H-2A Program Inefficiencies

In 1952, the H-2 category was introduced through the Immigration and Nationality Act to allow U.S. employers who meet specific requirements to bring foreign laborers in for temporary work. The agricultural subcategory, H-2A, was created in 1986 under the Immigration Reform and Control Act to allow for an uncapped number of temporary agricultural workers. Since then, use of this program has skyrocketed. From 1997 to 2014, the number of H-2A visas quadrupled from 16,000 to 89,000. This surplus has created several inefficiencies within the program. For example,

  • It is a time-consuming process that requires farmers to submit their requests 60-75 days ahead of their “date-of-need”;
  • It limits long-term extensions that requires a 3-month waiting period to reapply;
  • Requires high costs associated with paying for home-country transportation and training; and
  • The Adverse Effect Wage Rate (AEWR) which requires farm operators to pay H-2A workers the highest prevailing hourly rate determined by regulatory bodies, which is often higher than domestic worker hourly pay.

U.S. farm labor infographic How the Farm Labor Shortage Affects U.S. Producers and Farm Owners

As farmers struggle to find and fund adequate labor coverage, they’re losing their competitive advantage to foreign countries. Imported goods are now compensating for the increase in demand for fruits and vegetables in the U.S. The New American Economy reported a 73.9 percent increase in fresh produce imports from the time periods of 1998-2000 and 2010-2012 and an increase of 6.6 billion pounds of produce consumed in the U.S. comparatively.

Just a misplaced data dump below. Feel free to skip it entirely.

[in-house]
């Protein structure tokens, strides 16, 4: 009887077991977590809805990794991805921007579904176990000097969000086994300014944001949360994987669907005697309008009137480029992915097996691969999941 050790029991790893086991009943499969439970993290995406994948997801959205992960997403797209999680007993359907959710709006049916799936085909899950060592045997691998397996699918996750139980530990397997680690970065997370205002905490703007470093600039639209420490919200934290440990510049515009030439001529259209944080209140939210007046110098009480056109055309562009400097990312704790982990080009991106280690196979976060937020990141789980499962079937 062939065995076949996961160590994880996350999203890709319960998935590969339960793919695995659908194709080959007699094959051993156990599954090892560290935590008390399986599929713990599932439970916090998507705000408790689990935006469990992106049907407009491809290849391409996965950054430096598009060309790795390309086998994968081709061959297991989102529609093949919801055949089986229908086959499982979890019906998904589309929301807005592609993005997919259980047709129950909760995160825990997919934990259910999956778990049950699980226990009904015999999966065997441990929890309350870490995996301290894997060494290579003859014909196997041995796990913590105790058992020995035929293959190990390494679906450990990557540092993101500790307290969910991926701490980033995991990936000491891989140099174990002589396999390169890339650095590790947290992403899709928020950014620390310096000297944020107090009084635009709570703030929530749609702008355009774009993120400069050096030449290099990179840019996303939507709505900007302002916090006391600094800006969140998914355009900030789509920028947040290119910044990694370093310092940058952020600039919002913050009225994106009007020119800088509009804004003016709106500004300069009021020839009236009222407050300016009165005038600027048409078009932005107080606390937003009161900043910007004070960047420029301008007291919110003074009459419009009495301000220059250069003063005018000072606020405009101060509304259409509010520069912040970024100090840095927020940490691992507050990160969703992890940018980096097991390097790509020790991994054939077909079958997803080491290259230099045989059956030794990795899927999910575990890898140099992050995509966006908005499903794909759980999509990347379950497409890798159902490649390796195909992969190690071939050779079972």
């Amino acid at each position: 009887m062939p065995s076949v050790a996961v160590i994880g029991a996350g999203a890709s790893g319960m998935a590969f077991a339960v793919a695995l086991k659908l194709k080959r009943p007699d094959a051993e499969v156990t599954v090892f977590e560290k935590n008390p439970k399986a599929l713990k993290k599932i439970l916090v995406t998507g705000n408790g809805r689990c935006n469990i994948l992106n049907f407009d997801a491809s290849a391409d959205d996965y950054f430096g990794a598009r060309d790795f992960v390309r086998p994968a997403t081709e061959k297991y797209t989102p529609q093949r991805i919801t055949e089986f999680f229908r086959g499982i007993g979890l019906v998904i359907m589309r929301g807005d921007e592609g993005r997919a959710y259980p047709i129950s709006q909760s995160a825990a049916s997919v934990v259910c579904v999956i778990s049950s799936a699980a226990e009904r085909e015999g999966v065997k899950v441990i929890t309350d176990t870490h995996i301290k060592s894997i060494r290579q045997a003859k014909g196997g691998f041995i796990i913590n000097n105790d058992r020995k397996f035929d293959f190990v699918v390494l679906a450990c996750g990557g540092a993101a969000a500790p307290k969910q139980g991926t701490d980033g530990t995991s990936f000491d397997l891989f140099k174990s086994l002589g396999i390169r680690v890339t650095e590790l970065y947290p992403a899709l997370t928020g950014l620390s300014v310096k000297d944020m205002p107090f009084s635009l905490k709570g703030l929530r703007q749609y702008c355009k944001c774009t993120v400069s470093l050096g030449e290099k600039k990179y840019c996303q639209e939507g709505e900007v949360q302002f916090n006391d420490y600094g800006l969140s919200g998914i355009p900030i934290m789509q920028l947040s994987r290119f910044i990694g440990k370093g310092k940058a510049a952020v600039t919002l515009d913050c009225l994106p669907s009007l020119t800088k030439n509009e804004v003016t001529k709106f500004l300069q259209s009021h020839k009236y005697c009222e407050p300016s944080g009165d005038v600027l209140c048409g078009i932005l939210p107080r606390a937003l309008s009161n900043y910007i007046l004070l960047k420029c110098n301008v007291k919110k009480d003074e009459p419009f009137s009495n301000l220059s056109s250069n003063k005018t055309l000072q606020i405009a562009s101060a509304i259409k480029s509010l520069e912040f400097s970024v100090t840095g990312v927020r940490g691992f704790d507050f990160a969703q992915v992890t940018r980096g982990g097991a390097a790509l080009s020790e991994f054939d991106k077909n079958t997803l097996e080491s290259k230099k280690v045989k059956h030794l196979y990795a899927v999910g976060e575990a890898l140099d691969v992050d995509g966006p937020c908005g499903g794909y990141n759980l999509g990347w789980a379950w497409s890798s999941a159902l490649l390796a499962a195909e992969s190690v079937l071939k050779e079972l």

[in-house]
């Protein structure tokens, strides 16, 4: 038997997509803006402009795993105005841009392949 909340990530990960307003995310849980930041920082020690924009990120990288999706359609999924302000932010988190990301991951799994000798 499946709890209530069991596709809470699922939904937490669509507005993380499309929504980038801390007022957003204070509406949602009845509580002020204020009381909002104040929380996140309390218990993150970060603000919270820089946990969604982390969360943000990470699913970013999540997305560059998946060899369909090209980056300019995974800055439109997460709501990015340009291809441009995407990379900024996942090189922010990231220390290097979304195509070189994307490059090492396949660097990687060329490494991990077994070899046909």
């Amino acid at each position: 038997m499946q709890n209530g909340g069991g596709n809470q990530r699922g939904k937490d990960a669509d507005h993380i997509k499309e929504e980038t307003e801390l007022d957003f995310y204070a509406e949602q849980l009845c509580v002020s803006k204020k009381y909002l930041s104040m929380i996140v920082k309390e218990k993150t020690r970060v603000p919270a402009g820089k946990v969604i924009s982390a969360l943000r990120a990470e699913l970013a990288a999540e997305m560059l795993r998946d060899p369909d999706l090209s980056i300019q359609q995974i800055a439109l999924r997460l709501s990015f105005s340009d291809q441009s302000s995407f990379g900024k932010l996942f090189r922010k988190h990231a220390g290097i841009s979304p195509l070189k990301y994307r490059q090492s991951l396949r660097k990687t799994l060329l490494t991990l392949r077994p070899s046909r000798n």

The farm labor shortage has also resulted in wasted produce. The Natural Resources Defense Council (NRDC) reported in 2012 that nearly 20 percent of U.S. produce never left the farm due to a lack of farm labor. The increase in farm labor expenses outweighed the potential revenue for crops. If farmers were able to keep up with production, it had the potential to add 89,000 jobs in 2012 and generate $4.9 billion in annual farm revenue.

How U.S. Farmers are Coping with the Labor Shortage Crisis

While the USDA is working on new legislation to address these impacts, U.S farmers are turning to alternative options to compensate for their current labor shortage predicament.

Smart Technology Advancements

The Internet of Things (IoT) industry has exploded as farmers use innovative technology to keep up with demand and remain competitive in the global market. The American Farm Bureau Federation (AFBF) reported 56 percent of U.S. farms have begun using agritech, with more than half stating labor shortage as the reason. Innovative agrotechnology includes,

  • Wireless sensors;
  • Predictive forecasting models;
  • Advanced automation;
  • Robotics; and
  • Data analytics